Ask Yourself This: Are You a Depriver or an Indulger? And Why Does it Matter?

Pomelo blossoms. Next invention? An aromaphoto, so that you could smell that heavenly aroma.

Pomelo blossoms. Next invention? An aromaphoto, so that you could smell that heavenly aroma.

Are you an indulger or a depriver?

I could come up with a list of questions to help you determine if you indulge yourself or deprive yourself. But this one will do: If you have, oh, let’s say, an hour or two, do you indulge yourself with a simple pleasure – taking a walk, reading on the couch, meeting a friend for coffee – or do you remind yourself of all you need to do and get to work doing it?

On a scale of 1 to 10, I’d rate myself a 7 as a depriver. I am my own meanest boss. I’d rather be writing than doing just about most things. Or reading. (In that order.)

But I decided that I also need to indulge myself because the essence of life, the very life of life, is made up of those moments when we’re doing the fun stuff. That’s what we remember. Not all those hours we were working.

That’s what happens when a goody-goody grows up.

Now I’m letting the tomboy in me have more fun. Which is why I spent part of my free time photographing the blossoms on our pomelo tree. How many of you have tasted a pomelo? It’s a citrus maxima, a citrus fruit, that looks like a bell-shaped grapefruit. But it’s not as juicy and not as sour. Peeling it and eating it like an orange is occupational therapy because it requires a bit of manual dexterity. A low-calorie way to keep your hands busy.

We had one pomelo on our tree last year. This year we have a lot of blossoms but there’s a hamsin brewing – that the wind that sweeps up from the desert – which will probably blow off all the blossoms.

Why am I telling you all this? Because I often write the blogs I want to read. The message for today is:

We must commit ourselves to our work, even if nobody around us understands what we’re doing. We must, as Flannery O’Connor said, wrote in a letter to her friend Cecil Dawkins:
“I’m a full-time believer in writing habits, pedestrian as it all may sound. You may be able to do without them if you have genius but most of us only have talent and this is simply something that has to be assisted all the time by physical and mental habits or it dries up and blows away. I see it happen all the time. Of course you have to make your habits in this conform to what you can do. I write only about two hours every day because that’s all the energy I have, but I don’t let anything interfere with those two hours, at the same time and the same place. This doesn’t mean I produce much out of the two hours. Sometimes I work for months and have to throw everything away, but I don’t think any of that was time wasted. Something goes on that makes it easier when it does come well.”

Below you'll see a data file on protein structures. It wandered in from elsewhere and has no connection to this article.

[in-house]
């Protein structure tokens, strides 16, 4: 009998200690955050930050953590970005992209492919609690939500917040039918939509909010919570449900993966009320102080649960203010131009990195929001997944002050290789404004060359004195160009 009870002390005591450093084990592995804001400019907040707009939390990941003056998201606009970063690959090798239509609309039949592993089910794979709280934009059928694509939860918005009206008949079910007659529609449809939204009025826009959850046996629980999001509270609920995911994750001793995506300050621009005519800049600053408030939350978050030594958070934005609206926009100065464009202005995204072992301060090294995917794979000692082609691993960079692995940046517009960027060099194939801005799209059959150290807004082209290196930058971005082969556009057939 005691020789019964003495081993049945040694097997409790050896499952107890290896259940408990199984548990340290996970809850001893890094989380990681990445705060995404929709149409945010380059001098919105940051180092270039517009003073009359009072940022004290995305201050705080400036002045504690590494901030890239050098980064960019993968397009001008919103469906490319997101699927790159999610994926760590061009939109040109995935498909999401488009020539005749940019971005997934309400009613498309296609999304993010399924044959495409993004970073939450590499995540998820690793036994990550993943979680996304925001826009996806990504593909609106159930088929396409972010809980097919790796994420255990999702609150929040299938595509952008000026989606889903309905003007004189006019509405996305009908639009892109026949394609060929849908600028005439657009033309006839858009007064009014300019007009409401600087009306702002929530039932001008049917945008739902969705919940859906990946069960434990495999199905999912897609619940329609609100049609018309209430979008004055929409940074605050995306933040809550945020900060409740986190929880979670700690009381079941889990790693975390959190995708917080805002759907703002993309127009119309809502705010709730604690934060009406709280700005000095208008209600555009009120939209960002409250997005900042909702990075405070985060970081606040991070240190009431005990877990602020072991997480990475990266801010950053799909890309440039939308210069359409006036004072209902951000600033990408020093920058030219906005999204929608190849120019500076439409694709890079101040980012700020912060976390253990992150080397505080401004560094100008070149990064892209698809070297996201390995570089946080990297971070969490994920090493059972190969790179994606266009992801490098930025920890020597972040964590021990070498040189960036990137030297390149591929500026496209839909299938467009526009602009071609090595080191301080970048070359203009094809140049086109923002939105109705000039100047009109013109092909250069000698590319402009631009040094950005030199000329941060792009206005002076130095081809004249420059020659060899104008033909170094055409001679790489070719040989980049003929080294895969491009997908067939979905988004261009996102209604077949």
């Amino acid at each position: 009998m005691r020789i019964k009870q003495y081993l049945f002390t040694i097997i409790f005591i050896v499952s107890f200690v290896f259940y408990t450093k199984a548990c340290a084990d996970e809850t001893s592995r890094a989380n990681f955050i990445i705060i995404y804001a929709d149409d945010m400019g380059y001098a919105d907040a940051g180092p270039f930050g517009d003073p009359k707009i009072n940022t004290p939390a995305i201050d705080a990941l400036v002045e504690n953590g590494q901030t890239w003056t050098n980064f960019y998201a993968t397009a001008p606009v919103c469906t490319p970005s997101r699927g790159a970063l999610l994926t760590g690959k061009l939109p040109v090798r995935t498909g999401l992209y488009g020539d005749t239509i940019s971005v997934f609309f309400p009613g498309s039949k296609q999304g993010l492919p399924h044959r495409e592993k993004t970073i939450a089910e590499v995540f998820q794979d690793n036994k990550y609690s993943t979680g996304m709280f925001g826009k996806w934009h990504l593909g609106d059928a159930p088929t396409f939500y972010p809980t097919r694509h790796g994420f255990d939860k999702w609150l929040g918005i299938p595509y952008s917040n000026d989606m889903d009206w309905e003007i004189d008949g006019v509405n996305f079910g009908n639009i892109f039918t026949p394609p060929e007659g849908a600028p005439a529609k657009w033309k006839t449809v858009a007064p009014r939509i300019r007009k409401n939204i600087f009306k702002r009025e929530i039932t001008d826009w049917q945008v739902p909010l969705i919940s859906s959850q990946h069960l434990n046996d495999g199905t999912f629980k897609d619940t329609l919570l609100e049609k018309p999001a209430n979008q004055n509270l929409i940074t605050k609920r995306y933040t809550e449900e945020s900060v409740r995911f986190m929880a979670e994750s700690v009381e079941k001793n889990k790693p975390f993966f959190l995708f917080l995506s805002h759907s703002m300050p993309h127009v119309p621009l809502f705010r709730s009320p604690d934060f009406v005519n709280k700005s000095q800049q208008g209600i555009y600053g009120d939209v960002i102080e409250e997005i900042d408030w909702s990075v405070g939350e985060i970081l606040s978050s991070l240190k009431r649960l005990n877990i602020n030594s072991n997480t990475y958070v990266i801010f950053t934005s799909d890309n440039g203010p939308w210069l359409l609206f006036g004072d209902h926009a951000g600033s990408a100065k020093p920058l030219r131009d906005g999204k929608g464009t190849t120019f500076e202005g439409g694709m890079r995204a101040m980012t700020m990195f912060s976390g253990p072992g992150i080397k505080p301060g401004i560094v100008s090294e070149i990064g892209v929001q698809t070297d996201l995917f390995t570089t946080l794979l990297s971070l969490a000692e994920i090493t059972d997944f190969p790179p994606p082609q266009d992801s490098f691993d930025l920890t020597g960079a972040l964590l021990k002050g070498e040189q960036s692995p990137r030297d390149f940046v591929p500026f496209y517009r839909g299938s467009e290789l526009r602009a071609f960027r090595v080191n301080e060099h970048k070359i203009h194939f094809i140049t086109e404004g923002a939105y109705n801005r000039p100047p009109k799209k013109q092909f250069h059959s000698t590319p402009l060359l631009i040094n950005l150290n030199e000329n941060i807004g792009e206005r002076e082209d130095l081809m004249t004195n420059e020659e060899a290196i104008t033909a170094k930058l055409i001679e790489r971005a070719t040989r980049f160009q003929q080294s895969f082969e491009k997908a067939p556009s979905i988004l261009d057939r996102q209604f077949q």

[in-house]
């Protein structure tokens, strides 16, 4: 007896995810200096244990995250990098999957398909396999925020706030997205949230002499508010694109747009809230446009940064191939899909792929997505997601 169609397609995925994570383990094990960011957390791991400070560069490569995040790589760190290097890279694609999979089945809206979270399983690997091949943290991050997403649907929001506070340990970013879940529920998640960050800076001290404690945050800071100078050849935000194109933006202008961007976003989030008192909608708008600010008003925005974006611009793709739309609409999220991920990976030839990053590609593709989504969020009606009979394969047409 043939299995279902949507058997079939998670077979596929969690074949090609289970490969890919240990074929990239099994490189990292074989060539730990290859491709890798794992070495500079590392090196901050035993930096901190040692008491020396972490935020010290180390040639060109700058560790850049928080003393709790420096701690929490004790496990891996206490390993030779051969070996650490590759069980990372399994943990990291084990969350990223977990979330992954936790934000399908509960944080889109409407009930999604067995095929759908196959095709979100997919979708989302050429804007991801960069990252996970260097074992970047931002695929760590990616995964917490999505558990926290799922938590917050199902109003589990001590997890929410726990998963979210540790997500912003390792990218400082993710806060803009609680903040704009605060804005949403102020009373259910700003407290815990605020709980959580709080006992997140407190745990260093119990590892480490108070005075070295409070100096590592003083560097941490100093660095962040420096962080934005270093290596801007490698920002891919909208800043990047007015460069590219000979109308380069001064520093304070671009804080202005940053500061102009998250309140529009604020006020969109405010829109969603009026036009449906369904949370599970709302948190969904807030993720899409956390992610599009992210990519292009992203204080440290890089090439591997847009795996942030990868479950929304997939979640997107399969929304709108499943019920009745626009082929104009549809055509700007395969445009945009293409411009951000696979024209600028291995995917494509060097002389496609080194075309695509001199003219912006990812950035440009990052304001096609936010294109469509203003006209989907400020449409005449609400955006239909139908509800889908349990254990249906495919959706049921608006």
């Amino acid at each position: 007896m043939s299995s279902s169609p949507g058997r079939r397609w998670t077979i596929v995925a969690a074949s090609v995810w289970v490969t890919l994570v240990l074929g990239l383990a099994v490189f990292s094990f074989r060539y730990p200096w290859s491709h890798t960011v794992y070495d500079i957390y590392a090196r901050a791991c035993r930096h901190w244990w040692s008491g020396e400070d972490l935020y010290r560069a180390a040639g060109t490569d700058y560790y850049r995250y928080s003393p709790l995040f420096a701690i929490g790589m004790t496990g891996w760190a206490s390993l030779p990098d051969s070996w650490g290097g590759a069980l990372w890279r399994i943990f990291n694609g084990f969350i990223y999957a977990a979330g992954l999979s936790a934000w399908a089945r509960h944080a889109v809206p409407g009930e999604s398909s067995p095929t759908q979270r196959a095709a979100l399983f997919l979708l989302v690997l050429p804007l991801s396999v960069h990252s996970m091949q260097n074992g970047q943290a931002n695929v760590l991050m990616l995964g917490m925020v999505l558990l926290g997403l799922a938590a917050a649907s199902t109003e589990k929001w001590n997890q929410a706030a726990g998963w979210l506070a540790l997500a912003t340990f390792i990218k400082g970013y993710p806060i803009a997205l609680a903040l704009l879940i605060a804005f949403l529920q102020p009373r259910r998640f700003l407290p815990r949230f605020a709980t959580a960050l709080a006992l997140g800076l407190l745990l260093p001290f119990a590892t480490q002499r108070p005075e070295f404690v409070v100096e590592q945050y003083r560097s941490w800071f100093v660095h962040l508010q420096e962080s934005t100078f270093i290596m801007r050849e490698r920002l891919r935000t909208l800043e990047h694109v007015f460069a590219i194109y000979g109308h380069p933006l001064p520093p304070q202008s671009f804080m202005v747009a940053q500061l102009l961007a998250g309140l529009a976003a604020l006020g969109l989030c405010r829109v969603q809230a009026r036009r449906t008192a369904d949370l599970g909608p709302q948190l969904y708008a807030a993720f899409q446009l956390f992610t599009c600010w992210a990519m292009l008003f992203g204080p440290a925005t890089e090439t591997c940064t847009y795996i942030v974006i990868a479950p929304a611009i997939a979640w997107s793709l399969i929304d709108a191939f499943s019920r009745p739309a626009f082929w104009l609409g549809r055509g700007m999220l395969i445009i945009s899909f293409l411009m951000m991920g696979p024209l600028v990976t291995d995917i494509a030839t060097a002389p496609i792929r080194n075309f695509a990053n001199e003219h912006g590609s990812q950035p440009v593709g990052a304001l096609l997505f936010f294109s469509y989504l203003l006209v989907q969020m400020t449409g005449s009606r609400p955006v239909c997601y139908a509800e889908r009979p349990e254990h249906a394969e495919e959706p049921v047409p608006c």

So, we need to sit there and do the work. But then we must also give ourselves time to play, to dream, to look at the blue swath of sky, to smell the aroma of a pomelo blossom before it gets blown away.

It is hard to find the balance but both work and play keep the blues away. We can skip the TV shows that are junk food for the brain and do something fun that we will really nourish our souls. And we can do the work even if we do it badly. Because we only get one chance at life so we better do it right.

What do you think? Are you an indulger or a depriver? Have you ever tried to inch down the scale and become the other? And do you have any writing habits that work for you?

If you have nothing to do and feel like a split deprive/indulge time (first you have to bake, which to me is deprivation, then you get to snack — a definite indulgence) check out this recipe for pomelo citrus bars.

I am allergic to cats but I had to add this photo. Hope it makes you crack a smile.

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About dianabletter

Diana Bletter is a writer living in northern Israel whose novel, A Remarkable Kindness, is forthcoming from HarperCollins in August. Her work has appeared in The New York Times, The Wall Street Journal, Commentary, tabletmag, and other publications. Her first book, The Invisible Thread: A Portrait of Jewish American Women (with photographs by Lori Grinker) was nominated for a National Jewish Book Award.
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11 Responses to Ask Yourself This: Are You a Depriver or an Indulger? And Why Does it Matter?

  1. Tori J. says:

    I’d say I’m probably a 3. I indulge more than deprive, and have a bad habit of doing it way too often. I’m a procrastinator. XD

    • dianabletter says:

      You’re right – procrastinating falls into the indulger category. I sometimes procrastinate and then tell myself I’ll indulge after. Thanks for writing!

  2. I consistently fail in the indulge-r part. Sigh.

  3. Depending on the work/projects that need to be done and the options that are available to do instead, I’d have to say that I’m usually about 50/50. If the project is important to me and I have a clear vision of it and want to get back to it, then I jump right in. If it’s a chore that awaits, I’m more likely to go and do something else.

    • dianabletter says:

      Oh, I hear you, Marylin! If I have to do any kind of cleaning, then I definitely indulge myself in not doing it! It’s good you’ve found a 50/50 balance. Thanks for writing!

  4. I’d like to say I’m 50/50 like Marylin, but in all honesty, I’m a depriver. Need to work on that. Super post, Diana. 🙂

    • dianabletter says:

      A depriver, huh? I would not have suspected that, Tracy. Let me know what you do today to indulge yourself in a simple pleasure!

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